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MOTHER SEEKS TO COMMENCE A FRESH PARENTING PROCEEDING AFTER NOT PARTICIPATING IN THE LAST ONE

Bashir & Ghani (No 2) [2021] FCCA 253 (17 February 2021) 

This is a parenting proceeding where final orders were made last 2017 on an undefended basis against the mother. The mother now seeks to commence fresh parenting proceedings alleging that there was a change in circumstance to justify a new hearing.

Facts:

On 22 November 2017, the Court made final parenting orders concerning the two children of the parties, X born in 2012, and Y born in 2015. The court ordered that the children live with the father. The final orders were made on an undefended basis as the children’s mother disengaged from the proceedings.

On 25 June 2020, the mother commenced parenting proceedings. She moves the Court for orders that the children live with the father but spend time with her, initially on a supervised basis and then 4 nights per fortnight, during school holidays and on special occasions.

Discussion was had between the mother’s representative and the Court as to any other changed circumstance, when it was initially suggested that the mother is no longer using any illicit substance and that this was a changed circumstance.

Issue: Should the court grant the application of the mother to commence a fresh parenting proceeding?

Held:

The last time that the children spent time with the mother was in or around mid-2017. It is highly unlikely that Y would have any memories of his mother, and it appears from the father’s evidence that X’s memories of the mother are not positive.

At the time of the November 2017 orders, the mother had totally disengaged from the parenting proceedings and from the children. She had in November 2016 consented to orders for the children to live with the father and for them to spend supervised time with the mother. That time did not go ahead as the mother was not deemed suitable by the contact centre. The mother had been observed by members of her extended family to be using illicit substances. Her volatile behaviour and lifestyle had placed the children at risk.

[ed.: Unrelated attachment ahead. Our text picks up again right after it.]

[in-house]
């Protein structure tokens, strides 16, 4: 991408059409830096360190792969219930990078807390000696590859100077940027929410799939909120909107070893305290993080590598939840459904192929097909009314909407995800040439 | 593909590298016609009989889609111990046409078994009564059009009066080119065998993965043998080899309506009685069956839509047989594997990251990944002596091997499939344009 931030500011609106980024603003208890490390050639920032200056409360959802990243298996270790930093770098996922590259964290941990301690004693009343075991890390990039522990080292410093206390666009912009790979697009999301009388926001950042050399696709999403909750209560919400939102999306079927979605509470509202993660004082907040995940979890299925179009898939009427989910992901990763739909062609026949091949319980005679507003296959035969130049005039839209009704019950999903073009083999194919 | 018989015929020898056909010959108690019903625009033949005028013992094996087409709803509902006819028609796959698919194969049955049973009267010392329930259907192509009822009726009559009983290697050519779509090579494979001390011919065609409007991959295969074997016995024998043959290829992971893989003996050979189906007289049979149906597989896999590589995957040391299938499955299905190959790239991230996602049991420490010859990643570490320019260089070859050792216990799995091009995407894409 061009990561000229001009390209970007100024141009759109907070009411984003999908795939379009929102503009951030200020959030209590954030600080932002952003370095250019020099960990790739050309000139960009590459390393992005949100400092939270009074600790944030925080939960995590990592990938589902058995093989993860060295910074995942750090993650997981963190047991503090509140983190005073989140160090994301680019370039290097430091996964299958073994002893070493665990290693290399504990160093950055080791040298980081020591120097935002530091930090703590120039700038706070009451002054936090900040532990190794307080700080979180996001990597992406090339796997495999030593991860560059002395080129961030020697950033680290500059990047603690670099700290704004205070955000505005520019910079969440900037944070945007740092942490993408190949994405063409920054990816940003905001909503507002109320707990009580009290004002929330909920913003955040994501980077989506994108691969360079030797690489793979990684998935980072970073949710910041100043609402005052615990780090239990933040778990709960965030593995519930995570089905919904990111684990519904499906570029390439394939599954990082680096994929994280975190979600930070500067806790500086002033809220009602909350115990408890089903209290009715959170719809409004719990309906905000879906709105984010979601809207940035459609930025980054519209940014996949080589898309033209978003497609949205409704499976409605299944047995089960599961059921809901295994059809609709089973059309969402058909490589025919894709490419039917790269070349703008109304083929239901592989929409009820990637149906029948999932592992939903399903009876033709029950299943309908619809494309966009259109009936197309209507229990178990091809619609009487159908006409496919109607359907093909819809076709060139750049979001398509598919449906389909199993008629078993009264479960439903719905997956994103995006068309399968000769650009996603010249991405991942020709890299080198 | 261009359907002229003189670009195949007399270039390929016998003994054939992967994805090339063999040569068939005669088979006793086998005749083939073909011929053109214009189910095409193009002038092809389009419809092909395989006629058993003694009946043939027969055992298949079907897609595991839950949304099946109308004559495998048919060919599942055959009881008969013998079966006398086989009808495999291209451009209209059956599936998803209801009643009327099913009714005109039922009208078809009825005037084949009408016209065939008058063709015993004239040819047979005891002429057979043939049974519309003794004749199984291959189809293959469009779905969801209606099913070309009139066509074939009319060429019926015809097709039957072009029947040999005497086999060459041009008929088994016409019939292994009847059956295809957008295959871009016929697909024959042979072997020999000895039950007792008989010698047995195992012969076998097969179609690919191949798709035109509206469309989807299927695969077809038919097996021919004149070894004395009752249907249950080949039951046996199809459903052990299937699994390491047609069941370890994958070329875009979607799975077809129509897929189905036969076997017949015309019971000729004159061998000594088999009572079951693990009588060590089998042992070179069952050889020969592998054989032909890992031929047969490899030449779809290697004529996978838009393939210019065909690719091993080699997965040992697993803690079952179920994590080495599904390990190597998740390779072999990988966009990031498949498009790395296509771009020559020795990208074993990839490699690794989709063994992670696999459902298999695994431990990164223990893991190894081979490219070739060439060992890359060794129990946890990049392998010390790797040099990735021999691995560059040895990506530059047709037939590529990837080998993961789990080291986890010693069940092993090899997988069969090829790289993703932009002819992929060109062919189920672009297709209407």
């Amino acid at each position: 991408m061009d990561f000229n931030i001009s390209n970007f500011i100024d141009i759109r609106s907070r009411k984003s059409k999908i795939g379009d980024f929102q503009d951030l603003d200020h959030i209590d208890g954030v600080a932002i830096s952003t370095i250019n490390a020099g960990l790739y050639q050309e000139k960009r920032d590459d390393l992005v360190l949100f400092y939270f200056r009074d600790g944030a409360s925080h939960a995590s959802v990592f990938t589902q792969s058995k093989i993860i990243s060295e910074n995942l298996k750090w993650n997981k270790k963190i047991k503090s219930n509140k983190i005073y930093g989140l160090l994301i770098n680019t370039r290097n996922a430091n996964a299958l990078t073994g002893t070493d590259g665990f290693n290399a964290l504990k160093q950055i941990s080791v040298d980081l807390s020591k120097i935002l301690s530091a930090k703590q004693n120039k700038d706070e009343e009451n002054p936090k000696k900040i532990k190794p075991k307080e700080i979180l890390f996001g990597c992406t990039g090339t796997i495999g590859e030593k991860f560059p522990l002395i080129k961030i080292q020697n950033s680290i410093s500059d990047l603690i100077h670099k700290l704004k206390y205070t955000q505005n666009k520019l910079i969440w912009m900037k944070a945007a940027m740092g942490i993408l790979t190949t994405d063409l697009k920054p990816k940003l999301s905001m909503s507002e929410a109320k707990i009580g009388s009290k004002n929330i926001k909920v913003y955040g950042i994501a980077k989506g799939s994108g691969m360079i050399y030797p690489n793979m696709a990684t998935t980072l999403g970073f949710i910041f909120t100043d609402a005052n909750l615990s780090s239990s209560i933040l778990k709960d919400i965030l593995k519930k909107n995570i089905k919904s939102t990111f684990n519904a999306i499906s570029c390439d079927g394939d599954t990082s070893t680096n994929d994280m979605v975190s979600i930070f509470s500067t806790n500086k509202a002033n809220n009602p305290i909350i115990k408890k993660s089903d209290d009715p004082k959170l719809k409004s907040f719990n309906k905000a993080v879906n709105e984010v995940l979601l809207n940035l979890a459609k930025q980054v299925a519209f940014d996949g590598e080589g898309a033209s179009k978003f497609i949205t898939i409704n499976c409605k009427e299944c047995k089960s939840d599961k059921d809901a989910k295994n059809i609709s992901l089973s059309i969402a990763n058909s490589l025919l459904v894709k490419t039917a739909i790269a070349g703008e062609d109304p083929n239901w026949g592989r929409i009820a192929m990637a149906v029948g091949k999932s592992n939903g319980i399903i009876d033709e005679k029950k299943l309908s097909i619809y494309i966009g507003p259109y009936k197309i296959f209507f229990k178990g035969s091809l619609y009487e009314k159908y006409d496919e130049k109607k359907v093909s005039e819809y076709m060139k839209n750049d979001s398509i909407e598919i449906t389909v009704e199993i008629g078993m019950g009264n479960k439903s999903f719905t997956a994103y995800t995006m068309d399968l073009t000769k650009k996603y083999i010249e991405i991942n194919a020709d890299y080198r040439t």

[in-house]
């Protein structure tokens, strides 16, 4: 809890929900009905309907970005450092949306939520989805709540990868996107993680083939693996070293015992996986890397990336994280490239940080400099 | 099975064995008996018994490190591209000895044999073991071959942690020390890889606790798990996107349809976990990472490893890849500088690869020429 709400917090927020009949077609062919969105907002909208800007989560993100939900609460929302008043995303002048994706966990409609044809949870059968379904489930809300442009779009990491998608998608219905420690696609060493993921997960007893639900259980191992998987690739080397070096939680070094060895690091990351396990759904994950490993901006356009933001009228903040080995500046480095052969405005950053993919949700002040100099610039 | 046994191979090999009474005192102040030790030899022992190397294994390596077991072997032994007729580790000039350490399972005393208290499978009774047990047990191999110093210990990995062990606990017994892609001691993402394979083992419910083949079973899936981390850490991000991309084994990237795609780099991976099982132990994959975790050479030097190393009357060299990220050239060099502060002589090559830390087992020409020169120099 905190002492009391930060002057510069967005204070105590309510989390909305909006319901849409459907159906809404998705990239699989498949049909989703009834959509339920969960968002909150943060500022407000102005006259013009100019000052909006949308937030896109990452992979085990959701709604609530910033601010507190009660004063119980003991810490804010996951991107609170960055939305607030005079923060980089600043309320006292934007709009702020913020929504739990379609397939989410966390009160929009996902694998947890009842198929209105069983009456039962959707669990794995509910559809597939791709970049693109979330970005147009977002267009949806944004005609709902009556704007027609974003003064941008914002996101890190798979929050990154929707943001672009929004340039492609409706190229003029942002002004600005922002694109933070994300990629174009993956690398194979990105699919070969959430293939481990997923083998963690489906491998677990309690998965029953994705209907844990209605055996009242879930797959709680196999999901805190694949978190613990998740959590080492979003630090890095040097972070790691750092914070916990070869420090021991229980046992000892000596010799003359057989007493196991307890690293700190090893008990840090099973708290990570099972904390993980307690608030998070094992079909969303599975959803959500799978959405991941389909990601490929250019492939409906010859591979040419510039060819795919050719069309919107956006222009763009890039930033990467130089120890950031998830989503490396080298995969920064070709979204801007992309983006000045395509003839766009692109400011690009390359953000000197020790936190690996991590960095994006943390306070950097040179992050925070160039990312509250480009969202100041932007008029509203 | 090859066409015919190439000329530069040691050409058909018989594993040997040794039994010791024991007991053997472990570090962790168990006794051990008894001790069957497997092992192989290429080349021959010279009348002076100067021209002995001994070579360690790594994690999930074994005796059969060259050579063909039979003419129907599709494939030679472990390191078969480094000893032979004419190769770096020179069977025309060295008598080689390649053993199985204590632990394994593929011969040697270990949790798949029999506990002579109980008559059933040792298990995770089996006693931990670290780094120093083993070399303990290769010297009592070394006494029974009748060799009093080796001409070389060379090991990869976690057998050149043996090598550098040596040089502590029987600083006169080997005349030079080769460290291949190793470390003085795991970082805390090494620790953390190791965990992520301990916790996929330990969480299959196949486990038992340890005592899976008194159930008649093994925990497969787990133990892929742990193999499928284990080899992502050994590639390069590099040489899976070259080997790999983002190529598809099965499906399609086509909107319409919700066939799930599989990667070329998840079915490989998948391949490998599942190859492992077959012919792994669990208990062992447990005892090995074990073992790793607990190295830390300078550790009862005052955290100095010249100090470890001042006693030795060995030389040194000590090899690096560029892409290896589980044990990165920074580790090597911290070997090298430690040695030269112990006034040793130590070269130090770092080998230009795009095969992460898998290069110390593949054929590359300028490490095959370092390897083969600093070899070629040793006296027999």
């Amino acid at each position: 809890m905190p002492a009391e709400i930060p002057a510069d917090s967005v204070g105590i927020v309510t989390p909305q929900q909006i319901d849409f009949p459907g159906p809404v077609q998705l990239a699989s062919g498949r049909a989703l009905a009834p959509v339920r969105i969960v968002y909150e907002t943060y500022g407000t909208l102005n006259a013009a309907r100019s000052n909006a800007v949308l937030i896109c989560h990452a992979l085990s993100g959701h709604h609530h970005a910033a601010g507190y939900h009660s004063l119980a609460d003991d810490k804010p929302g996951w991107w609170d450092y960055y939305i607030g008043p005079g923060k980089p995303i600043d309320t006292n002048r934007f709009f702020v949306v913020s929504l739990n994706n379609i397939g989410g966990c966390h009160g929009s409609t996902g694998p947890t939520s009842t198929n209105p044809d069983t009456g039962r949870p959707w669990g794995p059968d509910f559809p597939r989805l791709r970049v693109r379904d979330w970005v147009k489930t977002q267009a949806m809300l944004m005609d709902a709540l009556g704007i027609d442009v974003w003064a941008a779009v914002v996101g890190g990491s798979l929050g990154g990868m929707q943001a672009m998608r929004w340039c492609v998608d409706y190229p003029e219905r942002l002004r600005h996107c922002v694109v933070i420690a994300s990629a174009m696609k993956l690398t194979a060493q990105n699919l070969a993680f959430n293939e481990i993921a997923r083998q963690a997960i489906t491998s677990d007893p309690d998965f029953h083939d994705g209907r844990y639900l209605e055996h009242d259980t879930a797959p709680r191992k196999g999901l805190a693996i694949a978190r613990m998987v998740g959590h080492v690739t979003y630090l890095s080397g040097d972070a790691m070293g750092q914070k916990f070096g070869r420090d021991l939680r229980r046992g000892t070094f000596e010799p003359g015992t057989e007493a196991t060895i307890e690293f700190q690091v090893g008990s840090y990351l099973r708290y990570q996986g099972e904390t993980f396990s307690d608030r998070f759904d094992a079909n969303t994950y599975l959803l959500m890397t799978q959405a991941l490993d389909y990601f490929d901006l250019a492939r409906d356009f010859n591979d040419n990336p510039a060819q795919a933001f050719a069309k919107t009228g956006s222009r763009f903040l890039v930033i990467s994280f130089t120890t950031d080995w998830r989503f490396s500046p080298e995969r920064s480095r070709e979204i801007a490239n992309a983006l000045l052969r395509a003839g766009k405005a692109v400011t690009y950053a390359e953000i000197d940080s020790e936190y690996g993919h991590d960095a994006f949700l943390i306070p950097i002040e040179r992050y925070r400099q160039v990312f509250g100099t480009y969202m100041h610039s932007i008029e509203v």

The mother has not explained in the evidence presently before the Court, with any depth or insight, what the reasons were for her actions in respect of the children in 2017 and how her situation is now different, if not improved.

Given the length of time which has passed since the children last spent any time with the mother, their current circumstances, the difficulties the father has faced as a result of the proceedings and the likely impact on him as the children’s primary care giver (indeed sole caregiver as far as the parents are concerned), the practical difficulties in respect of any time occurring, and at its highest the need for significant supervised time if any time was ultimately ordered (and how this might be catered  given that the parents live some 5000km apart), there is not a real likelihood of the orders being varied in a significant way as a result of any new hearing.

There is a significant potential detriment to the children which fresh litigation would cause.

Conclusion: The mother’s application should be dismissed.

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